GI Dynamics (ASX:GID) said today that it still plans to pursue FDA approval for its EndoBarrier weight loss device, despite missing safety and efficacy endpoints in a pivotal U.S. trial of the gut liner.
Lexington, Mass.-based GI Dynamics shut down the trial last July after the FDA ordered it to cease enrolling patients due to a higher-than-expected rate of hepatic abscess. The EndoBarrier is a plastic sleeve designed to promote weight loss and relieve the symptoms of diabetes by slowing the uptake of nutrients from food.
There were 7 cases of hepatic abscess in the 325-patient trial, for an incidence rate of roughly 3.5% – nearly double the 2% safety threshold and well above the 0.73% rate for patients outside the U.S. Today the company said that because the trial only enrolled about ⅔ of the 500 patients it was designed for, the sample size provides less statistical power.
Still, GI Dynamics said, the data is slated to be submitted to the FDA next month. The company plans to seek an investigational device exemption for another trial, using a new treatment algorithm it said helped reduce the risk of hepatic abscess with the EndoBarrier device.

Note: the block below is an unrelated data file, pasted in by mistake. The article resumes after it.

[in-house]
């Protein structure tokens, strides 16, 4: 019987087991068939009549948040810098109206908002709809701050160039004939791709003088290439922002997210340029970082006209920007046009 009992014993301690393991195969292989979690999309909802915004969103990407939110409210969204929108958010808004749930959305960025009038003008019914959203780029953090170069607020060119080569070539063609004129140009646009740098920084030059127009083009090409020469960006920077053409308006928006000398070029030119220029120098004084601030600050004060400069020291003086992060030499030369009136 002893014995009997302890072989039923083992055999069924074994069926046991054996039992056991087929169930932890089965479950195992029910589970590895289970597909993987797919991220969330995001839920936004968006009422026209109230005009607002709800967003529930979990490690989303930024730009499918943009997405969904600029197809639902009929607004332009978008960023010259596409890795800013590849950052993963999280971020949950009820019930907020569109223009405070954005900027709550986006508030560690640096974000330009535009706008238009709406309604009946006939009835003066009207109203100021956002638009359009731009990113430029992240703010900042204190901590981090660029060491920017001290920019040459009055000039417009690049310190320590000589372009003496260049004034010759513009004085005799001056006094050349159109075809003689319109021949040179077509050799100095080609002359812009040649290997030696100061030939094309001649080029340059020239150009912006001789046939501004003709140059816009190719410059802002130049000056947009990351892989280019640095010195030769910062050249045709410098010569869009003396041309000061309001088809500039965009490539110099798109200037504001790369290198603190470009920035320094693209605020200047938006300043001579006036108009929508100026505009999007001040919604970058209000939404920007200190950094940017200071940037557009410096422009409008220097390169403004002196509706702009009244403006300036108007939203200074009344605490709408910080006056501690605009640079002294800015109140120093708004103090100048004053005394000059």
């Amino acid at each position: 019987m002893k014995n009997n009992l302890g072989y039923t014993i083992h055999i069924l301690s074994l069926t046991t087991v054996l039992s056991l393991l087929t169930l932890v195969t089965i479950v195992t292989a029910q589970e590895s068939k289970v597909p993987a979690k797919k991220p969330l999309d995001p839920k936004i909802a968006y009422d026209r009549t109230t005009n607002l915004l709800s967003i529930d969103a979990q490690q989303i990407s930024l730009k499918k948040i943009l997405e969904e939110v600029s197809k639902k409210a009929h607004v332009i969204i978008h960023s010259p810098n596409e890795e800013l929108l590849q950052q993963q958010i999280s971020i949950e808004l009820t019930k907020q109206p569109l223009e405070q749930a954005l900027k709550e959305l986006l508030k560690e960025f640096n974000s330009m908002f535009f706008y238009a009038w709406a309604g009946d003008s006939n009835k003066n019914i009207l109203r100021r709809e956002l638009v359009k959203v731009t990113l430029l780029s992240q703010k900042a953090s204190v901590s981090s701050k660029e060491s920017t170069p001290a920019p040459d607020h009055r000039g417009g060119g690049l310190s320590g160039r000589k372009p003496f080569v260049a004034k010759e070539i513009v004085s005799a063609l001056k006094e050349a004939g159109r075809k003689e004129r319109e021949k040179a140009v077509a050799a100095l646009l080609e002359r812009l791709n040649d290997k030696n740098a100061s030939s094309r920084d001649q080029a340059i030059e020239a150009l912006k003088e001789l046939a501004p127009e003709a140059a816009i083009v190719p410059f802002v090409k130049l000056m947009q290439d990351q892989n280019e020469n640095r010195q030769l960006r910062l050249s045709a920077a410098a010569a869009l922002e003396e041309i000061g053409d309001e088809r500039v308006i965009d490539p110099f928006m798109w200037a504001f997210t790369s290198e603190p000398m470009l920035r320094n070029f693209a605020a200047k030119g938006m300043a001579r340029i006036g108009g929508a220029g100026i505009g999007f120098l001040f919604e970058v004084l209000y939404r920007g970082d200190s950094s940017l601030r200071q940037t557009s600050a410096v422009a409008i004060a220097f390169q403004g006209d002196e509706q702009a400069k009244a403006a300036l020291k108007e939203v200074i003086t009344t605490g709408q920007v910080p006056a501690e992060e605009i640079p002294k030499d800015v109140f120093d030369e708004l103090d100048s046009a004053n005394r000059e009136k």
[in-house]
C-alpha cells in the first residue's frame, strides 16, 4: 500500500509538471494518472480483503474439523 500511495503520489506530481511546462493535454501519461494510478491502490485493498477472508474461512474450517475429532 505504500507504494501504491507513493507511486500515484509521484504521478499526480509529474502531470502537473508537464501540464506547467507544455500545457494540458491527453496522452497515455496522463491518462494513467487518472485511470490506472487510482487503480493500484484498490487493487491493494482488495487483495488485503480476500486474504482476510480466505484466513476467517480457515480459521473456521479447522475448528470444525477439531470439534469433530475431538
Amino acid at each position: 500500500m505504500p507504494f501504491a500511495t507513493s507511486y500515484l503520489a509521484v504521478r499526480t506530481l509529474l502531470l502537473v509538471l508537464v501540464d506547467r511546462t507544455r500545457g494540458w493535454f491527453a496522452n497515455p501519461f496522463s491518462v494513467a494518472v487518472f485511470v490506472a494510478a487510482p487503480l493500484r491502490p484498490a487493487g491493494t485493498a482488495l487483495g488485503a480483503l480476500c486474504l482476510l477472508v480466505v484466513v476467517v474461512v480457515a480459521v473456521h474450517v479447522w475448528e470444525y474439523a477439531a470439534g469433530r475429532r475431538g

“Although the Endo trial did not achieve its primary safety endpoint, evaluation of the safety data has revealed an opportunity to improve the clinical algorithm for the use of EndoBarrier therapy. This optimized treatment algorithm is specifically designed to reduce the incidence of hepatic abscess and improve overall safety without compromising device efficacy, resulting in an improved benefit:risk profile,” the company said.
The Endo study showed an 11.7% rate of device-related serious adverse events requiring early device removal, GI Dynamics said. Although the primary safety endpoint was a statistical test to demonstrate the incidence of primary safety events with EndoBarrier Therapy was less than 15%, the Endo trial still missed the safety mark of 96.5% probability, coming in at 90.5% due to the high rate of liver infections.
The primary efficacy endpoint was another statistical test, designed to show that the EndoBarrier demonstrates a more than 96.5% probability that the change in HbA1c was at least 0.4% greater in the EndoBarrier arm than sham control arm. The Endo study showed a 92.8% probability, GI Dynamics said.
“These results are nonetheless encouraging, given that (1) the trial only enrolled ⅔ of the intended subjects; and (2) because of early suspension of the trial, data for nearly ⅓ of the enrolled and randomized subjects were not available for the protocol-specified primary efficacy analysis,” the company said.